Yes i was able to be an active listener and support & encourage others. An example would be when we were planning the layout of our project, and worked together to decide. I asked people what their opinions were and how they would go about doing certain things. At one point, we weren’t sure as to what the layout of the strand of mandalas. One of the girls that didn’t talk very often looked like she had an idea, but was too shy to say it. So i asked her what her thoughts were, and she came up with the layout we chose.

2. Were you able to hear different points of view & disagree respectfully? Give an example.

Yes i was able to here different points of view & disagree respectfully. I did so by listening to what others had to say, and if i didn’t agree i would suggest a different idea that would appeal to everyone. Usually involving a bit of what the person had suggested.

3. Reflect on how you were able to give, receive & act on feedback.

During the project, we had to following specific themes. Sometimes, someone would do something that didn’t work with the idea, and i would ask them to change something or work around it to make it better. Often, i would look around the table at my group mates’ work and find inspiration. If that failed, i would ask the person sitting beside me if they had any suggestions. I never got angry if someone suggested a way to improve my work.

4. How successful were you in working with others to achieve a common goal?

I found we were quite successful in working with others to achieve a common goal.There were a couple times that things were misinterpreted and we had to work around it, but as a group we made a finished project that was satisfactory to us. We successfully stayed within a common theme and colour scheme. We also collaborated on two-person mandalas that involved the both of us working together to make a single mandala.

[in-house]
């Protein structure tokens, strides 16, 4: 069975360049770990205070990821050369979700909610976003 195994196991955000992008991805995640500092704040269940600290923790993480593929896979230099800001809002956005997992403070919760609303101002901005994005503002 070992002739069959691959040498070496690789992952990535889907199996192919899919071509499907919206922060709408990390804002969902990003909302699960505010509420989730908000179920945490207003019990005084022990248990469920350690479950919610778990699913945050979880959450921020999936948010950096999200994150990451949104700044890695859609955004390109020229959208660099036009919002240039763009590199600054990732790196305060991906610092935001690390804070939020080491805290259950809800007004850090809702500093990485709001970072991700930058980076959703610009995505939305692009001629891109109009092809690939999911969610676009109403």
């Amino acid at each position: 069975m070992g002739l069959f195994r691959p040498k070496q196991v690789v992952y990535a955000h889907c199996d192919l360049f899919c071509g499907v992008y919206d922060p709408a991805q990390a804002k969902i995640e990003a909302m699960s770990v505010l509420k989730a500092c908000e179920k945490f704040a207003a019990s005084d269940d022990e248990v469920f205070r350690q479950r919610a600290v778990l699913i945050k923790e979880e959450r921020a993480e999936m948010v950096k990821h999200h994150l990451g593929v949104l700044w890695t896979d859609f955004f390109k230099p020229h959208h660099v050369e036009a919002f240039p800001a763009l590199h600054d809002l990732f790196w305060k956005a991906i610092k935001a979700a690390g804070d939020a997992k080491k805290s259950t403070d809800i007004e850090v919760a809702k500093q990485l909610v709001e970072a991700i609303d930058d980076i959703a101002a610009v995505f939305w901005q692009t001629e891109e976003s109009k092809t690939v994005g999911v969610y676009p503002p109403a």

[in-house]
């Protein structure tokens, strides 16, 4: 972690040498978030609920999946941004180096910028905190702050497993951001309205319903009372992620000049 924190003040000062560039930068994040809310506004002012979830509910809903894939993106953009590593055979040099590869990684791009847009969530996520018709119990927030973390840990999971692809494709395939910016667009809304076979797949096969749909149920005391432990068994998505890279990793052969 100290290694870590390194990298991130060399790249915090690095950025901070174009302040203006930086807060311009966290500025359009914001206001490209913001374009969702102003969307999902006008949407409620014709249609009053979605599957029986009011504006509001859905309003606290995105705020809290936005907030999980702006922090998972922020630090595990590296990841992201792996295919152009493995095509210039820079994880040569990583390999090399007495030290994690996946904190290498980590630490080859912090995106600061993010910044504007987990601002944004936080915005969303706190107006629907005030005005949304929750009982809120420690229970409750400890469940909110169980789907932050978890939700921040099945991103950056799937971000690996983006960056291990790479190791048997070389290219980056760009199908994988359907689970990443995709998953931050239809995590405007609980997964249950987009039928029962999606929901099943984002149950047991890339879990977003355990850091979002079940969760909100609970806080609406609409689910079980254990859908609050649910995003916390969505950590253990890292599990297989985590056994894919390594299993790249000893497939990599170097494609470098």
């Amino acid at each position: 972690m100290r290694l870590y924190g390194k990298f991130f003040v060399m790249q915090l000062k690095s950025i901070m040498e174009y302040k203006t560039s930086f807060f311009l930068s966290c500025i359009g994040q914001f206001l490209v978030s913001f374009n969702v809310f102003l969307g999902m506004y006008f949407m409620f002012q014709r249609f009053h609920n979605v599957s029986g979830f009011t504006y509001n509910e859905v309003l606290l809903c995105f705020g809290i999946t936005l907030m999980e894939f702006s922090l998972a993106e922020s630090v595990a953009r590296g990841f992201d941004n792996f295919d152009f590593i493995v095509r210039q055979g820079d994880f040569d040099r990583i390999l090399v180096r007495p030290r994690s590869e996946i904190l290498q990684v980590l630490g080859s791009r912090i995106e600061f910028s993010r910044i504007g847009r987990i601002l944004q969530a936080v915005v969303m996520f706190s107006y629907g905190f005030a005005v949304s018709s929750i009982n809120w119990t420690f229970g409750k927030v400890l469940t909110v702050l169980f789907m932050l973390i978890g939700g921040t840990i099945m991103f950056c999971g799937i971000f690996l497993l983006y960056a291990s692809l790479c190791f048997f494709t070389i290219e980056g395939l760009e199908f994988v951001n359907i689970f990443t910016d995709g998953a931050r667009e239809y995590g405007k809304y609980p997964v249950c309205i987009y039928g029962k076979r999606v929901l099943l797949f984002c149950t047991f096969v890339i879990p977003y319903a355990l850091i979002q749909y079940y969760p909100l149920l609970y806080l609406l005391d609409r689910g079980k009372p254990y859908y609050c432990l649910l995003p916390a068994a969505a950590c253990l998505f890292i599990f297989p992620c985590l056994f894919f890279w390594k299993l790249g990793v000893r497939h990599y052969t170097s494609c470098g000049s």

5. What roles & responsibilities did you take on/in the group?

I took on a leadership role in my group, as i was with three international students. I was difficult to get a couple of them to talk, but it made decision making a little easier. I encouraged people to talk and made the larger decisions for the group. I talked for the group to the class, and got down to business when needed. I urged people to do their best and stay on task.

1. For my unit 8 math journal, i did question 7 on page 567.The question gives us a starting function, as well as a blank cartesian plane. The question provides the student with a base point to start the question off with, before building on that as the question progresses.

when i first read the problem, i had to think about it. i new what my starting point was, but needed to figure out where to go from there. The formula y=mx+b was a key component in the problem, as well as knowing how to find the y-intercept and x-intercept.

Knowing what to do during the question was one thing, but realising how to apply it later was another. Part of the question asked for the domain and range of the equation, which made me think back to last unit where finding the domain and range was important. I remembered that if a ordered pair or equation has no x-intercept, it’s a zero slope, and the line runs across the graph horizontal without touching the x-axis